Is there anything Ozempic can’t do? Now weight-loss drug is said to lower chance of MS and could help sleep apnea – despite 100 US deaths linked to the injections

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Written By Rivera Claudia

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Already famed for helping thousands of Americans shift excess weight, Ozempic is now being tipped as a treatment for a myriad of other serious health problems.

In a new study, doctors found the blockbuster medication could slash the risk of developing multiple sclerosis (MS) by up to 80 percent.

Meanwhile, investigators are also launching research projects to determine if the drug could ease sleep apnea.

The researchers behind the MS study urged for immediate investigations to see if  Ozempic could be a potential treatment for the neurodegenerative disorder. 

The findings could be of even further financial benefit to the pharma firm behind the medicine, Novo Nordisk, with the obesity drugs market worth $80billion this year.

Doctors even went so far as to suggest semaglutide — the drug in Ozempic — should be investigated as a potential treatment for MS patients

The latest discoveries add to previous claims about wide-ranging benefits, such as slashing the risk of Alzheimer’s Disease, heart disease and high blood pressure.

In the MS study, researchers from the University of Nebraska compared reports of  MS in patients who’d taken 15 weight loss drugs — including semaglutide (the generic name for Ozempic).

Results showed those who used semaglutide had a 76 percent lower risk of developing MS compared to patients taking the other 14 drugs in the database, while for those using dulgaglutide, or Trulicity, this was 83.5 percent.

A separate report also revealed that Eli Lilly, the drug firm working on tirzepatide, has launched a trial investigating how its drug impacts those with the common sleep condition, sleep apnea.

The condition, which affects around 39 million adults, causes patients to temporarily stop breathing while they sleep.

The study recruited nearly 500 patients who took the drug Mounjaro once a week. The trial was set to end last month, with results expected to be published in the coming months.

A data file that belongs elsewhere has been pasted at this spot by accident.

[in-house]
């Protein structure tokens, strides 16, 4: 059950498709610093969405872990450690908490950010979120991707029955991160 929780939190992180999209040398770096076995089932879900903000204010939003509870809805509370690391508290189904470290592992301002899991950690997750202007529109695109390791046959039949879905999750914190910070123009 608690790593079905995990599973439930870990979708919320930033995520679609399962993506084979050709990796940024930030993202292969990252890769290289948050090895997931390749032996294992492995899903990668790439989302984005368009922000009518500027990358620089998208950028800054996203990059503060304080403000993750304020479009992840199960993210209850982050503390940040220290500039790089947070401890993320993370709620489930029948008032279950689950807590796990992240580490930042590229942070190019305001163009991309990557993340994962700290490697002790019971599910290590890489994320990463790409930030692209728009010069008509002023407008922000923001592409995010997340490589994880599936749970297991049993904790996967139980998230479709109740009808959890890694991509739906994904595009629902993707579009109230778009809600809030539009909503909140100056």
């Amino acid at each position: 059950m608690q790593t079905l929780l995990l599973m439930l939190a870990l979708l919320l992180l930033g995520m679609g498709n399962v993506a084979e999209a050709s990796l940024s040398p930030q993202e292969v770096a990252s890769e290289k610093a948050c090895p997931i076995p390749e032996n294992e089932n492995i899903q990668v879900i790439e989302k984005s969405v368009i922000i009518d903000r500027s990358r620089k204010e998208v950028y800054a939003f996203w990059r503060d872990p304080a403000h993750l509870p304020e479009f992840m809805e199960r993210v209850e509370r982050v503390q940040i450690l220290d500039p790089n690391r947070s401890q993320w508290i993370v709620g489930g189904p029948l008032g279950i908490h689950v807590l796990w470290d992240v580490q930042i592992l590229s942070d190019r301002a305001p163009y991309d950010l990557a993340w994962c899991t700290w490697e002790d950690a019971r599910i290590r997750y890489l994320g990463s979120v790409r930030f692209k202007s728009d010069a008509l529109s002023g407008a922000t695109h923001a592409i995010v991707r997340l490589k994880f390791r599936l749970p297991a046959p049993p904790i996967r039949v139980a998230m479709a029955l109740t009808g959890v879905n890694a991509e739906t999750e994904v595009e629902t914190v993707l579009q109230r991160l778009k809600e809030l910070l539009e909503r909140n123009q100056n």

The weight loss triggered by the drug is expected to improve the condition — which can be worsened by excess fat in the neck area, which increases pressure on the upper airway. 

Dr Angela Fitch, the current president of the Obesity Medicine Association, said: ‘We already know it will work, it’s just a question of how well.

‘It will be interesting to see if those that lose more weight during th study get better remission of sleep apnea and how much weight loss is needed to put it in remission.’

It comes amid a weight loss treatments gold rush, with prescriptions of Ozempic and similar medications surging 300 percent between 2019 and 2022 alone.

They work by stimulating GLP-1 receptors in the brain, prompting someone to feel full even after a long period without eating anything.

This promise — of weight loss with just one injection a week — is what has fueled their popularity.

However, there are fears risks are being overlooked, with a DailyMail.com analysis of FDA data finding 117 fatalities linked to the drugs recorded since their release. 

Among them was a woman in her 20s who was diagnosed with an ‘intestinal mass’, and another patient who was pregnant.

None of the deaths have been confirmed to have been caused by the drugs, but associations have been reported by patients.

In many cases, the alleged benefits are linked directly to the drug’s ability to help people lose weight quickly.

Obesity can, overtime, damage a variety of tissues in the body, increasing the risk of developing a wide variety of diseases.

However, there is some research to suggest that some of the extensive benefits may be due to reasons other than weight loss.

The drug stimulated GLP-1 receptors found in other areas of the body, including the blood-brain-barrier.

Scientists have suggested that this can have a range of other effects including protecting nerve cells from damage. 

In the study on MS, scientists analyzed medical data from more than 600,000  patients using 15 weight loss drugs since 2003.

They analyzed data from popular drugs like semaglutide and tirzepatide, as well as others linked to weight loss including metformin and bupropion.

Writing in the paper, published in Therapeutic Advances in Neurological Disorders, the team from the University of Nebraska wrote: ‘Our findings suggest a potential consideration for repurposing anti-diabetic weight loss-inducing drugs including semaglutide… for MS.

‘This warrants validation through rigorous methodologies and prospective studies.’ 

The study was funded by the University of Nebraska Medical Center. 

Estimates show the market for weight loss medications has surged from $3billion in 2022 to more than $80billion today. 

Novo Nordisk, behind Ozempic, was the first into the market. But Eli Lilly is catching up with its own weight loss drug tirzepatide, which is available as Mounjaro. Reports from last month suggested its weight loss drug Zepbound had already overtaken Wegovy in terms of prescriptions.

Ozempic has only been approved for type 2 diabetics so far, but it is often prescribed off-label for weight loss.

Its sister medication Wegovy — which uses the same drug semaglutide but in a lower dose — has been approved for treating weight loss and, earlier this year, also got the green light for heart disease patients.

Heart disease is the top killer in the US, with more than 120million adults estimated to be suffering from the condition.

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